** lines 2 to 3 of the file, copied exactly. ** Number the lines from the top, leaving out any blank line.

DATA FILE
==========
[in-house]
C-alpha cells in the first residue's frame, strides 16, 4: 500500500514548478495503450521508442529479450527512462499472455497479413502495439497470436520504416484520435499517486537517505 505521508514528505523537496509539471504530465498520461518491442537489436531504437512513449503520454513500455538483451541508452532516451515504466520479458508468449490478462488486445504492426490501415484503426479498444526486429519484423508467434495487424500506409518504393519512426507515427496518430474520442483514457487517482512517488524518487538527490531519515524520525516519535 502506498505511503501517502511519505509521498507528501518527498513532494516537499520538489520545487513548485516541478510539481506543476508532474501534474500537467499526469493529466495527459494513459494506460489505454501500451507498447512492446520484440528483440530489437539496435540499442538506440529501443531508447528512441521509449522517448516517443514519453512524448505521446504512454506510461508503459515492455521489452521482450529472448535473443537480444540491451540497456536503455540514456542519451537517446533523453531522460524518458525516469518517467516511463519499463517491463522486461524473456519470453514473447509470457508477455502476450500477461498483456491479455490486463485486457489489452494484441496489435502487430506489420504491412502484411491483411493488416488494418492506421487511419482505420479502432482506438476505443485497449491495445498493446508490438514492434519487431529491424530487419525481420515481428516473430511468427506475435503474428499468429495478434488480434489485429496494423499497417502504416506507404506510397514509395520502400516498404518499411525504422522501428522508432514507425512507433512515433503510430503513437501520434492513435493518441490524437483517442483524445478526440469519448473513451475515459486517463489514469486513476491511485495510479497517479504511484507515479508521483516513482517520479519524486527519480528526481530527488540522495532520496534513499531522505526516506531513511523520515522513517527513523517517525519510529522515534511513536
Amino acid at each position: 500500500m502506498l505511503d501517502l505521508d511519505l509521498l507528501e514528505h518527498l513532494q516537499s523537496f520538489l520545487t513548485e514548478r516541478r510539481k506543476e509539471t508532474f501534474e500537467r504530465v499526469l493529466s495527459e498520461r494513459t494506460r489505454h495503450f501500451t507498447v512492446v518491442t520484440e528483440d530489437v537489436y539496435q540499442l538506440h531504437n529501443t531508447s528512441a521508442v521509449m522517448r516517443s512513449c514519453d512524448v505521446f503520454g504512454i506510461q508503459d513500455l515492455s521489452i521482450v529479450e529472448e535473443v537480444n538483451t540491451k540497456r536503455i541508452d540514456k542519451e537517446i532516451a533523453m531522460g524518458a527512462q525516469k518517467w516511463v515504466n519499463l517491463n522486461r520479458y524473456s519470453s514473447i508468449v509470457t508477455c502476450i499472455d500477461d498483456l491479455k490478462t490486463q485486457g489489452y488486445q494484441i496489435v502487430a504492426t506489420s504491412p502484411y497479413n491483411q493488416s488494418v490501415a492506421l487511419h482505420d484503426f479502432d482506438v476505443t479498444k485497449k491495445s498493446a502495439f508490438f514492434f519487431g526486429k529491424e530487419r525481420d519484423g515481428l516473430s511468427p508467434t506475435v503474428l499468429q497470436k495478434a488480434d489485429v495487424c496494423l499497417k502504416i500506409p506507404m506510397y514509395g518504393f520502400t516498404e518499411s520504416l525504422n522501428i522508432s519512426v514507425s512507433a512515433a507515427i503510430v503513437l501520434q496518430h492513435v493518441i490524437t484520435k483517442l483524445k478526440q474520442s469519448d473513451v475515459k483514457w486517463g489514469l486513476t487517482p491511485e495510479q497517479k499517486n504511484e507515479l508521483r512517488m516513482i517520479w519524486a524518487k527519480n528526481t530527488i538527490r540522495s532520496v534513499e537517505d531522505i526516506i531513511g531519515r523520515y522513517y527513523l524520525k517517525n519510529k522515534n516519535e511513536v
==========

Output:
C-alpha cells in the first residue's frame, strides 16, 4: 500500500514548478495503450521508442529479450527512462499472455497479413502495439497470436520504416484520435499517486537517505 505521508514528505523537496509539471504530465498520461518491442537489436531504437512513449503520454513500455538483451541508452532516451515504466520479458508468449490478462488486445504492426490501415484503426479498444526486429519484423508467434495487424500506409518504393519512426507515427496518430474520442483514457487517482512517488524518487538527490531519515524520525516519535 502506498505511503501517502511519505509521498507528501518527498513532494516537499520538489520545487513548485516541478510539481506543476508532474501534474500537467499526469493529466495527459494513459494506460489505454501500451507498447512492446520484440528483440530489437539496435540499442538506440529501443531508447528512441521509449522517448516517443514519453512524448505521446504512454506510461508503459515492455521489452521482450529472448535473443537480444540491451540497456536503455540514456542519451537517446533523453531522460524518458525516469518517467516511463519499463517491463522486461524473456519470453514473447509470457508477455502476450500477461498483456491479455490486463485486457489489452494484441496489435502487430506489420504491412502484411491483411493488416488494418492506421487511419482505420479502432482506438476505443485497449491495445498493446508490438514492434519487431529491424530487419525481420515481428516473430511468427506475435503474428499468429495478434488480434489485429496494423499497417502504416506507404506510397514509395520502400516498404518499411525504422522501428522508432514507425512507433512515433503510430503513437501520434492513435493518441490524437483517442483524445478526440469519448473513451475515459486517463489514469486513476491511485495510479497517479504511484507515479508521483516513482517520479519524486527519480528526481530527488540522495532520496534513499531522505526516506531513511523520515522513517527513523517517525519510529522515534511513536
Amino acid at each position: 500500500m502506498l505511503d501517502l505521508d511519505l509521498l507528501e514528505h518527498l513532494q516537499s523537496f520538489l520545487t513548485e514548478r516541478r510539481k506543476e509539471t508532474f501534474e500537467r504530465v499526469l493529466s495527459e498520461r494513459t494506460r489505454h495503450f501500451t507498447v512492446v518491442t520484440e528483440d530489437v537489436y539496435q540499442l538506440h531504437n529501443t531508447s528512441a521508442v521509449m522517448r516517443s512513449c514519453d512524448v505521446f503520454g504512454i506510461q508503459d513500455l515492455s521489452i521482450v529479450e529472448e535473443v537480444n538483451t540491451k540497456r536503455i541508452d540514456k542519451e537517446i532516451a533523453m531522460g524518458a527512462q525516469k518517467w516511463v515504466n519499463l517491463n522486461r520479458y524473456s519470453s514473447i508468449v509470457t508477455c502476450i499472455d500477461d498483456l491479455k490478462t490486463q485486457g489489452y488486445q494484441i496489435v502487430a504492426t506489420s504491412p502484411y497479413n491483411q493488416s488494418v490501415a492506421l487511419h482505420d484503426f479502432d482506438v476505443t479498444k485497449k491495445s498493446a502495439f508490438f514492434f519487431g526486429k529491424e530487419r525481420d519484423g515481428l516473430s511468427p508467434t506475435v503474428l499468429q497470436k495478434a488480434d489485429v495487424c496494423l499497417k502504416i500506409p506507404m506510397y514509395g518504393f520502400t516498404e518499411s520504416l525504422n522501428i522508432s519512426v514507425s512507433a512515433a507515427i503510430v503513437l501520434q496518430h492513435v493518441i490524437t484520435k483517442l483524445k478526440q474520442s469519448d473513451v475515459k483514457w486517463g489514469l486513476t487517482p491511485e495510479q497517479k499517486n504511484e507515479l508521483r512517488m516513482i517520479w519524486a524518487k527519480n528526481t530527488i538527490r540522495s532520496v534513499e537517505d531522505i526516506i531513511g531519515r523520515y522513517y527513523l524520525k517517525n519510529k522515534n516519535e511513536v